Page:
'Massive loophole' in alcohol licensing law


THE GOVERNMENT has left a "massive loophole" in recent alcohol licensing legislation by failing to control home delivery sales of drink, former PD leader Michael McDowell has said.

The lack of legislation on distance selling of alcohol meant that "a 12-year-old could ring up Superquinn and, if they had their hands on a parent's credit card, order as much drink as they liked and have it delivered to the house", he said.

Drink could be bought without the purchaser being present just as easily as ordering a pizza, he said. "It is an extraordinary situation and just one glaring example of a hole in the system."

While the Government was chasing off-licence owners to prevent them selling alcohol to children, the lack of restriction on distance selling made such a mockery of that policy that some off-licence owners might consider changing to distance selling, he told an audience of solicitors, off-licence owners, publicans and night club owners.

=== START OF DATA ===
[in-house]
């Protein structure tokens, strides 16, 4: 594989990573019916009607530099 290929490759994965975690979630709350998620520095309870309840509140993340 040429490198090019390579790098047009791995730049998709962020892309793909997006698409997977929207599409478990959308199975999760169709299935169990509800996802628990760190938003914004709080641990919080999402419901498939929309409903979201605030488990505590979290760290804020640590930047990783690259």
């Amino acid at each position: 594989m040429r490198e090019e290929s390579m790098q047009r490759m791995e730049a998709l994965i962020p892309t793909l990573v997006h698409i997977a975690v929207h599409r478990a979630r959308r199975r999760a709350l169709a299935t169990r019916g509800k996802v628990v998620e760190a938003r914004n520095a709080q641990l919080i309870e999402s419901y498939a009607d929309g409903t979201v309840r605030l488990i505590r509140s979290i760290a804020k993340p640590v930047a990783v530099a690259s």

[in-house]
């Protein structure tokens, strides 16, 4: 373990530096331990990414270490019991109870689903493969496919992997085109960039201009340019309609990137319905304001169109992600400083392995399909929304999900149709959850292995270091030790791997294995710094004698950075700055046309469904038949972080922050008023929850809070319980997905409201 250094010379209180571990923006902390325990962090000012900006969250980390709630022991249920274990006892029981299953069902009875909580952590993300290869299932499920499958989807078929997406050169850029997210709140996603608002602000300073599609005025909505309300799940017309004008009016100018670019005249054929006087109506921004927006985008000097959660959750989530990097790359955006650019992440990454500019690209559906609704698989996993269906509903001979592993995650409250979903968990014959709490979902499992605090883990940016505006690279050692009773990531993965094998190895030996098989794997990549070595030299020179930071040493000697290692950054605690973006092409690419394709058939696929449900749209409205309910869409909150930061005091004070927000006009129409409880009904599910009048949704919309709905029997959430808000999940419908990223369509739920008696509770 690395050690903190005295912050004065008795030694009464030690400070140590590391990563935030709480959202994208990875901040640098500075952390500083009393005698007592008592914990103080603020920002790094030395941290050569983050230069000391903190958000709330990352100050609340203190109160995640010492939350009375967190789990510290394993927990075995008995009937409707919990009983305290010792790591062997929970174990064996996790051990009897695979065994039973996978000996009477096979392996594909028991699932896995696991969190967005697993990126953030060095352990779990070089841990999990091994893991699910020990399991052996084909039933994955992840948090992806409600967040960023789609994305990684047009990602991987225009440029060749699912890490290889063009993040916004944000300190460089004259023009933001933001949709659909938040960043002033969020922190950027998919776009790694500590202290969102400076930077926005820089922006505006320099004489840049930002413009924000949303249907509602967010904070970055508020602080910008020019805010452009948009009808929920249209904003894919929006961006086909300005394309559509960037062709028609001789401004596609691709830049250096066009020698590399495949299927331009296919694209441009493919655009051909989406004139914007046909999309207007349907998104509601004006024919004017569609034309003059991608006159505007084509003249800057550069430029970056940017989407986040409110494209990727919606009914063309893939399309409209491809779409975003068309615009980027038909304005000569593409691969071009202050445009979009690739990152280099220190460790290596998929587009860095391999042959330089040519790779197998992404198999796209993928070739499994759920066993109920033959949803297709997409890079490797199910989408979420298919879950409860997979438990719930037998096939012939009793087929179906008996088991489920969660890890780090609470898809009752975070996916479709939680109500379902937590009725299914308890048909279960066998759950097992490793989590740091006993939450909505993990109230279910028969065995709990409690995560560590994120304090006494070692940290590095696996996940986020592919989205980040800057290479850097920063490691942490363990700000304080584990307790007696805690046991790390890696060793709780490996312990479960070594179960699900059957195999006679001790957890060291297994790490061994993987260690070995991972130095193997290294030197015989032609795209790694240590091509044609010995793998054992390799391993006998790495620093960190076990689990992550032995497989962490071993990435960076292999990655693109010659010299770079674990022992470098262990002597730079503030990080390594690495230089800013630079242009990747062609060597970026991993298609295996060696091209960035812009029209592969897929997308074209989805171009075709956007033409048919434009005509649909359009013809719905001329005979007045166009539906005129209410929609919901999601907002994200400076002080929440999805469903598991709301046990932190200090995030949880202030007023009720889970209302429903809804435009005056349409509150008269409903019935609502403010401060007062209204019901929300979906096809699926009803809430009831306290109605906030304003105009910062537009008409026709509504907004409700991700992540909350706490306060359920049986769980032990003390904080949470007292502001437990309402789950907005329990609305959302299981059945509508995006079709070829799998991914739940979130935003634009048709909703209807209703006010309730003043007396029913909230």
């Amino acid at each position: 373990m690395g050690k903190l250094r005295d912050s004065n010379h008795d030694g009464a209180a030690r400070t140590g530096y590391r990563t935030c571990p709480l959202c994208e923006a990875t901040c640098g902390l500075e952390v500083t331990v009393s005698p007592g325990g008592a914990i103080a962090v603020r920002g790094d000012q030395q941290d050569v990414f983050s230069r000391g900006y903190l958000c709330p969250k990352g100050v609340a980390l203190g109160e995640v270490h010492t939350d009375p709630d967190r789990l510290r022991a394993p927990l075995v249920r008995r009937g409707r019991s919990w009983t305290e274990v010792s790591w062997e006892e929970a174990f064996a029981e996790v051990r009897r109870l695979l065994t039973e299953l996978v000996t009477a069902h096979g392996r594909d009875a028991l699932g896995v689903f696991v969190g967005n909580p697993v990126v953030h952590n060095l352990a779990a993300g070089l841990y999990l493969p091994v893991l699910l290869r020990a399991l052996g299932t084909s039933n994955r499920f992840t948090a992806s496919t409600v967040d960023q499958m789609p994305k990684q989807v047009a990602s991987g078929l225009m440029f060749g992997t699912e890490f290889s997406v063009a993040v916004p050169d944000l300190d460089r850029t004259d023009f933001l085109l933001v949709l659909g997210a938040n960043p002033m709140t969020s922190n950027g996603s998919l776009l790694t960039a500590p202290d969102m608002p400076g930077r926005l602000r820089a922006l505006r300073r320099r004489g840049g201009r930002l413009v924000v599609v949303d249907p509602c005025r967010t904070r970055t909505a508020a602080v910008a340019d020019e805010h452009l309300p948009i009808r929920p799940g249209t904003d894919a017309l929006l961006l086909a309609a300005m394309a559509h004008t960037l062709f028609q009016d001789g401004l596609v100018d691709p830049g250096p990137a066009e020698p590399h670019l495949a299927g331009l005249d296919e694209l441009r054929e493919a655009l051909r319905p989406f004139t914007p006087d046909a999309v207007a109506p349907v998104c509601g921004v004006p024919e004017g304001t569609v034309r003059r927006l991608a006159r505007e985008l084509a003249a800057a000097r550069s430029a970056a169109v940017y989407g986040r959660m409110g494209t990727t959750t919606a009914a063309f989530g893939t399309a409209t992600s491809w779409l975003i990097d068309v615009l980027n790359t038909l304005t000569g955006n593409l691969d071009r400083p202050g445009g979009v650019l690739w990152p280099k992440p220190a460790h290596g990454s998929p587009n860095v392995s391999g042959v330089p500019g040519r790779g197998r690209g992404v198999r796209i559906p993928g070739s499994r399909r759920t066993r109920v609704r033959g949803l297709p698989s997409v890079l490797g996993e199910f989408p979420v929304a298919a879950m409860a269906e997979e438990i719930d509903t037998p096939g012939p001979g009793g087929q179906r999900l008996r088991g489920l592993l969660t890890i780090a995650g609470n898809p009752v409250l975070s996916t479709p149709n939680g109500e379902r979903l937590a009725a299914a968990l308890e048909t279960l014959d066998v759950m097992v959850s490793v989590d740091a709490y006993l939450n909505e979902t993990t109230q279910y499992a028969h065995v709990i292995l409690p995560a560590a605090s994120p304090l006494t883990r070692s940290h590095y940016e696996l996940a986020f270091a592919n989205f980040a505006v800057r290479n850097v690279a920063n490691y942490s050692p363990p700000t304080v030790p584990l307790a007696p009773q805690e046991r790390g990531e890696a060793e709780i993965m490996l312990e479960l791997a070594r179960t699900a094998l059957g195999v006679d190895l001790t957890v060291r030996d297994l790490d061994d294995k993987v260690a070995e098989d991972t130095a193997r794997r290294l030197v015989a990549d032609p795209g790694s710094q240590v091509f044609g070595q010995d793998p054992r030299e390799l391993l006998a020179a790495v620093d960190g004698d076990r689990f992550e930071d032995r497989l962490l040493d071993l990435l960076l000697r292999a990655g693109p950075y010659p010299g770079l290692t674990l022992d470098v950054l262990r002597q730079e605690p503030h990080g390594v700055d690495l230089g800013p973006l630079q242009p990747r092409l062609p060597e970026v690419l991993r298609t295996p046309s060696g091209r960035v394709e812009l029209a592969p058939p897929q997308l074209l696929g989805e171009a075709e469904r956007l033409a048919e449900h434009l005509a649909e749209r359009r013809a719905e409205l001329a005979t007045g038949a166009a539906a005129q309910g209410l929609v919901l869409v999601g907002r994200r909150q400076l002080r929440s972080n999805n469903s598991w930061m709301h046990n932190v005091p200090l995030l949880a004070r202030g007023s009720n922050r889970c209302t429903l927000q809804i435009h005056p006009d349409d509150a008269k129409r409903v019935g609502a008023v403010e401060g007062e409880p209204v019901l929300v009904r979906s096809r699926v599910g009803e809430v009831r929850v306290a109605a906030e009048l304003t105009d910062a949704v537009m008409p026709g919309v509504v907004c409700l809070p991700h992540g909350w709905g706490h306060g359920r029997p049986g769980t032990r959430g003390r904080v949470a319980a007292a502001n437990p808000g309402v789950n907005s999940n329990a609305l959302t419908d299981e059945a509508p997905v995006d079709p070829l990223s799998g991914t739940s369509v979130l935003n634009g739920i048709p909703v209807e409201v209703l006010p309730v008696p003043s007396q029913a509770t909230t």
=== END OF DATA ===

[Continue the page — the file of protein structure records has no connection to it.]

"Some of you might consider running a service while the law remains uncontrolled," he said.

Such loopholes were probably due to the piecemeal way legislation on alcohol had been enacted, and he admitted: "Everybody is guilty of that, including myself."

There needed to be a thorough and radical overhaul of all alcohol related legislation, he said.

Mr McDowell, a former minister for justice, said that despite strong public support for his proposal to introduce a cafe-bar licence, he could not get support from Fianna Fáil, Fine Gael, Labour or even some of the other PD TDs.

"Sinn Féin disliked me so much they couldn't even speak on the issue," he said.

Mr McDowell was speaking at the Griffith College Licensing Law Symposium in Dublin yesterday.

Constance Cassidy SC, who also spoke at the event, said the new Intoxicating Liquor Act put a heavy financial burden on off-licence owners.

Provisions which required convenience stores to have a separate divided area for alcohol sales meant they were likely not only to have to undertake building work, but to employ extra staff to man the cash registers.

Banning alcohol sales before 10.30am would not deter the binge drinker, she added.